October 11, 2023
It’s spooky season! A time filled with ghosts and goblins and…a report by the Office of Inspector General (OIG) on fraud potential within the Renewable Fuel Standard (RFS). Recently, OIG completed an audit of the RFS to identify areas of improvement to prevent opportunities for RIN fraud.
The words “fraud” and “Renewable fuel Standard” or “RINs” used in the same sentence can be a little scary. I’ll admit it. When this report was first published, before I had read it, I passed it on to my boss with the message: “This doesn’t look good.” Even some of the headlines that were released on the same day the report was published showed varying degrees of alarm: “EPA Takes Action to Manage Fraud Potential in the RFS,” “EPA Agrees To RFS Enforcement Improvements In Response To OIG,” and my personal favorite: “US Renewable Fuel Program Beset by Fraud, EPA’s Watchdog Says.” It was like every headline was saying “Boo!” at the same time, just to give the industry a good jump scare.
From the sounds of things, it seems like EPA might not be doing a good enough job protecting RFS participants from RIN fraud…but is that the truth? To quote the report directly: “The EPA has strengthened controls over the…RFS program since its inception, primarily in response to several instance of companies generating and selling fraudulent…RINs.” The report goes on to cite EPA’s noteworthy achievements, including the Office of Transportation and Air Quality’s (OTAQ) implementation of numerous controls to track RINs and reduce RIN fraud. These controls include things that many RFS participants have grown accustomed to seeing, such as engineering reviews to ensure RINs are being generated correctly, the performance of attest engagements to aid in RIN tracking and auditing, and the implementation of EPA’s Electronic Moderated Transaction System to provide “a mechanism to screen RIN Transactions to reduce the number of reporting errors and has made the RIN reporting process more efficient”.
So, where does the report address RIN fraud? On page 4 of the report, there is a “fraud table” with some stated facts. What is not known about these facts is the time period during which they happened. The data collected from the table is from 2005 through 2021, presumably. OIG doesn’t really specify the range of years covered by the data in the “fraud table.” Additionally, what the table doesn’t tell is the story of the improvements made from the dark early days until now.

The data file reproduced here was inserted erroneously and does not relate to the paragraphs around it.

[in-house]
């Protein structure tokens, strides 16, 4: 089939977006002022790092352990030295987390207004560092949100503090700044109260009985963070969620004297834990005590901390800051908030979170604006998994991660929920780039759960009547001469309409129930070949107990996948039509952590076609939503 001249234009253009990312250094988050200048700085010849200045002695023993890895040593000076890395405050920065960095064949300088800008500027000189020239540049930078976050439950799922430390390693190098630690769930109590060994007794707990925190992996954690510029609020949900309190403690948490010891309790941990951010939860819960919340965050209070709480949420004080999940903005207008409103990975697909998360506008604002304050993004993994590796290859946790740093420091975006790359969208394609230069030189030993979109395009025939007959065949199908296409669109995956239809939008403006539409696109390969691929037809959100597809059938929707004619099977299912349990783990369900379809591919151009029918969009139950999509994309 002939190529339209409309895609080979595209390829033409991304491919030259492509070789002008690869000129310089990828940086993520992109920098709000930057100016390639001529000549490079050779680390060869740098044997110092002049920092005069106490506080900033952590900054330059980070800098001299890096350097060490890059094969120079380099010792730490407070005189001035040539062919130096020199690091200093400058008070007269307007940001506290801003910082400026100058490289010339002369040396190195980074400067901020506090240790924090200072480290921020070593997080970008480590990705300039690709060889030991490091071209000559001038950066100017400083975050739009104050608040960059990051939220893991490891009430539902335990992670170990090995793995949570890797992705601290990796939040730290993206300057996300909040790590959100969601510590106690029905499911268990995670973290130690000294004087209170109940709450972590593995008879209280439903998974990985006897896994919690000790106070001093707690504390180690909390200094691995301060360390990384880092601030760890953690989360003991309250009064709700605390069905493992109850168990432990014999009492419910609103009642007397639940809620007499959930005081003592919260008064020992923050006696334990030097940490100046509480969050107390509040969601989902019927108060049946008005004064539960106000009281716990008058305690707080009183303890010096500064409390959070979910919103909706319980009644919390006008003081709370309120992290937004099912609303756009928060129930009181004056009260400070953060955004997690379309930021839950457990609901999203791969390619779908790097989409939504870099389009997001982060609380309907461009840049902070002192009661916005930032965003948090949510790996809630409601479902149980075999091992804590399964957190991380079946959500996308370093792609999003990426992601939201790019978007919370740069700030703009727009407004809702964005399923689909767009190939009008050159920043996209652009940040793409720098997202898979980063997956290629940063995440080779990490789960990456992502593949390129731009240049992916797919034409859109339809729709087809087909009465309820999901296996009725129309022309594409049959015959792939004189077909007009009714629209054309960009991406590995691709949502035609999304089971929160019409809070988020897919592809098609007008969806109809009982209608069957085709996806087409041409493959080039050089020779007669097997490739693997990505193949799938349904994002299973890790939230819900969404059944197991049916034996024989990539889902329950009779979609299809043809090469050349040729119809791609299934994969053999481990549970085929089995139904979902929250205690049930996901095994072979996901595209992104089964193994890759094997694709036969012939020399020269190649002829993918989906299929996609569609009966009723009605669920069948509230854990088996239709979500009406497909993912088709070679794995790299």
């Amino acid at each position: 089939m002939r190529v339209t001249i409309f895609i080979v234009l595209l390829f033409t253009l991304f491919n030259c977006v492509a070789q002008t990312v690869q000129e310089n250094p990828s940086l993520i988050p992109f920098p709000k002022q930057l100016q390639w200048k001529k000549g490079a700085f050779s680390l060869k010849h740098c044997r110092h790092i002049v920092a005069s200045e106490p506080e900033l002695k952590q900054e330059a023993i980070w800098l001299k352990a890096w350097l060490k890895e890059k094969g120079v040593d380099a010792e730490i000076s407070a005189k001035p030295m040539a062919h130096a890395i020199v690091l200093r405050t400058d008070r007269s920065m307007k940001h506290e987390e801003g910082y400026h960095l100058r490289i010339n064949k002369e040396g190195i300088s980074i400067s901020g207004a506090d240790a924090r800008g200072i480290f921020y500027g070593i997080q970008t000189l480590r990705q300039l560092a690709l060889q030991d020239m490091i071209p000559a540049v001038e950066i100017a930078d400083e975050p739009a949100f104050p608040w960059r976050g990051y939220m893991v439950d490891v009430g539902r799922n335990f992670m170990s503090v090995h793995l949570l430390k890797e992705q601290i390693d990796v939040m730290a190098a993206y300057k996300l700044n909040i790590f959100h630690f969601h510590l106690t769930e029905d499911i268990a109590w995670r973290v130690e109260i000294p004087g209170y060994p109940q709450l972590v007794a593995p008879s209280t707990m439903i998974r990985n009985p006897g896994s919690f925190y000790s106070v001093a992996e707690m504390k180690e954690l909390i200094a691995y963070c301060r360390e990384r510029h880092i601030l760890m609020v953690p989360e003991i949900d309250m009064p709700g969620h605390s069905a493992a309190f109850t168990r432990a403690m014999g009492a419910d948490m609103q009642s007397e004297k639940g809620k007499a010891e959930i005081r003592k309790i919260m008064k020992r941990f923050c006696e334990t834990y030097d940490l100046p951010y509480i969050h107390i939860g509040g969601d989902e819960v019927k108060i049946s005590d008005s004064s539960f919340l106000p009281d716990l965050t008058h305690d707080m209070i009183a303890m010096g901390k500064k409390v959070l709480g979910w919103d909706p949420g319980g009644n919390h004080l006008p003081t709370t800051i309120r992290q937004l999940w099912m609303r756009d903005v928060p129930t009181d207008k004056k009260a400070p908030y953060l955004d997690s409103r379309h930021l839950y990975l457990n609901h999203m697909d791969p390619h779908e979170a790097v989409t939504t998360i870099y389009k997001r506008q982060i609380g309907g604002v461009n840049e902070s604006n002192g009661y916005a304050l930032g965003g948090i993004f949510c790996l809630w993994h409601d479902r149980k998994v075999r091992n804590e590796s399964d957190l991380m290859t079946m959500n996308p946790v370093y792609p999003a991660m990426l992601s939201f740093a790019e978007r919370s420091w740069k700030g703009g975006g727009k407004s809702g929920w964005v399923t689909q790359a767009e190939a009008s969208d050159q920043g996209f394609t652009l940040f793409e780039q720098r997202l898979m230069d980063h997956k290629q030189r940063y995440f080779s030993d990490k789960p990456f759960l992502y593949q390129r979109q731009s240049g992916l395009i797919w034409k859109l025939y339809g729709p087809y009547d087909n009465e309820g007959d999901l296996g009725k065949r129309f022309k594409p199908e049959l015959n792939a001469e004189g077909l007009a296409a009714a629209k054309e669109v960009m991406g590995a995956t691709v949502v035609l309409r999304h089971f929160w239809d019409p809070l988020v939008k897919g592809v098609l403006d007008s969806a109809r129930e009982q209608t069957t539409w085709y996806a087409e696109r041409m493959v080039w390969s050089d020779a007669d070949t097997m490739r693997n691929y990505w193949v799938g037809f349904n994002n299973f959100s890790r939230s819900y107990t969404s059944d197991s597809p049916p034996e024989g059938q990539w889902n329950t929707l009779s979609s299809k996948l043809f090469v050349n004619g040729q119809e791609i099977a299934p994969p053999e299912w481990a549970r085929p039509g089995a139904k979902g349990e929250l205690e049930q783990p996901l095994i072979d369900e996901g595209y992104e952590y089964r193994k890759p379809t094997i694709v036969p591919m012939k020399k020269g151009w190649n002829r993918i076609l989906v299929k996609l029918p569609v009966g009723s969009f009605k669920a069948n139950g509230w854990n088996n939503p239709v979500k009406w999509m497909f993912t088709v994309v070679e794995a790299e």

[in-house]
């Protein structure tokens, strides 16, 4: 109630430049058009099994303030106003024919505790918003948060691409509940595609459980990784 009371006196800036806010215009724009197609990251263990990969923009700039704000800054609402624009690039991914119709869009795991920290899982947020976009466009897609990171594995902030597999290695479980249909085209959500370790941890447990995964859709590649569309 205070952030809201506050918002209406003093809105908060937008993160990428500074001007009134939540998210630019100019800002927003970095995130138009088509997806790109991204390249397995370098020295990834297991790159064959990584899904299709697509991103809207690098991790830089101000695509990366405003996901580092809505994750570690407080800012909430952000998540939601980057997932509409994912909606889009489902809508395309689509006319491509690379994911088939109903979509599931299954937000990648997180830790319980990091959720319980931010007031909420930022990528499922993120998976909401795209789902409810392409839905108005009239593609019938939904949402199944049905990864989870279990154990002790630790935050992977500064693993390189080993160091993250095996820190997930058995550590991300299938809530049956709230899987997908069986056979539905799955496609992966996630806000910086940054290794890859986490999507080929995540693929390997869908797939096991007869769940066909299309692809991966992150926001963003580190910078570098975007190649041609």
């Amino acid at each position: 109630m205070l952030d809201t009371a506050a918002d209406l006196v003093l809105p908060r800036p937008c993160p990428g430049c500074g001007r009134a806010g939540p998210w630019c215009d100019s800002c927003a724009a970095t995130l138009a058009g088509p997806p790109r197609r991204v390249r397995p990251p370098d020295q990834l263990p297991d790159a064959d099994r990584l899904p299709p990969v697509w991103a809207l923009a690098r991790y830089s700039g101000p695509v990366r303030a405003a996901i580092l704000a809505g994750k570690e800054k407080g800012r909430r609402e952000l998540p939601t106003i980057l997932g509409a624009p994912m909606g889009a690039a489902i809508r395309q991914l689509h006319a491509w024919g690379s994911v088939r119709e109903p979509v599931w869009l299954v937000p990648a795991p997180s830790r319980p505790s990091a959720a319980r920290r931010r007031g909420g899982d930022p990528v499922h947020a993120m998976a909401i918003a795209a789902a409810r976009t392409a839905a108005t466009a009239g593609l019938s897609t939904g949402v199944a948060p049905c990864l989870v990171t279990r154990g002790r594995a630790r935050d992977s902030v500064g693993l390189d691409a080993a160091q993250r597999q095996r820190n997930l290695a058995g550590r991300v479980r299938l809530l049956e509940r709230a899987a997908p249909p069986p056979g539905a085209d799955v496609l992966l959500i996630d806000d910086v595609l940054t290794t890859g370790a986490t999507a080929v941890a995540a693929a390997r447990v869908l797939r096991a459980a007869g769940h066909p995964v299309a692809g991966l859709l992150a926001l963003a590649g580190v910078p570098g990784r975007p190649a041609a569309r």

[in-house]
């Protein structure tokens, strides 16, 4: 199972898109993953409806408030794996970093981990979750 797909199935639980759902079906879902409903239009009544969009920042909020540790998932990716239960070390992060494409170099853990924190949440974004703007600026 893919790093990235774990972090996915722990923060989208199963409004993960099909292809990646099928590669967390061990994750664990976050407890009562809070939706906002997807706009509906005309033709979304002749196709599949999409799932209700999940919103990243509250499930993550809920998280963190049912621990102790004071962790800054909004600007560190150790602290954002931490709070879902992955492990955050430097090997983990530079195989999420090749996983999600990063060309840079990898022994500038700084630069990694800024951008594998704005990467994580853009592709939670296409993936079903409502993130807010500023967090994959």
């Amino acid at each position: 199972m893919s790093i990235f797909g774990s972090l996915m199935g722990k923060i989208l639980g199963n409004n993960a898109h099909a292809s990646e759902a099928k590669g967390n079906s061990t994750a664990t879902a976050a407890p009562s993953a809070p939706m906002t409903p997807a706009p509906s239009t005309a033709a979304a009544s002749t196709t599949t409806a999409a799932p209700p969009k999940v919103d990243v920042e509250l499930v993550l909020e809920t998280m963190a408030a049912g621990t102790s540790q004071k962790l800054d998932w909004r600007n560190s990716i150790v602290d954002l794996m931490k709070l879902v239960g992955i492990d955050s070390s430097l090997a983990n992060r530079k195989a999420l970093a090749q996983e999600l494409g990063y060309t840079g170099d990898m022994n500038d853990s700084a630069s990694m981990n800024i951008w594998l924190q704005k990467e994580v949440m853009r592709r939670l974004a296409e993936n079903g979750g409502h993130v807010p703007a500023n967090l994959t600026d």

As many RFS participants recall, the first iteration of the RFS (“RFS1”) was not the best iteration of the RFS. The entire “upgrade” from RFS1 to the second iteration of the RFS (“RFS2”) was done to prevent RIN fraud issues that were plaguing the RFS at that time. However, when RFS2 was implemented, regulatory actions were put into place to ensure compliance with the law, such as the aforementioned, engineering reviews, attest engagements, and other mechanisms to control instances of RIN fraud. This is why the time period for the data in the “fraud table” is important: it’s hard to tell whether those instances were made prior to or after the improved controls were put into place.
But did the report point out ways EPA could improve the RFS program? Yes, but keep in mind that was the point of this type of an audit: to make sure the controls that EPA put in place are actually working. Accordingly, some of those things the report pointed out were things like how EPA allows for flexibility in the submission of RIN Transactions to EMTS and how EPA doesn’t verify RIN Transactions entered into EMTS despite RFS2 prohibiting any party from creating or transferring invalid RINs. There are many legitimate explanations for why these types of things might happen that have nothing to do with bad actors wanting to commit RIN fraud.
Does this mean that the RFS is rampant with fraud and we should all be really concerned? No, it doesn’t mean that at all. As the report notes, EPA has come a long way since the inception of the RFS. I don’t think it’s fair to ignore all the protections EPA has put in place and the progress it has made because OIG used the word “fraud” in a title and a table.
So, during this “spooky” season, watch out for ghosts and goblins, but one thing you won’t have to be scared of is this audit report performed by OIG.
 The EPA Must Improve Controls and Integrate Its Information System to Manage Fraud Potential in the Renewable Fuel Standard Program, Report No. 23-P-0032, At a Glance, (Sept. 19, 2023).
 Id.; See also Id. at 5.
 Id. at 9.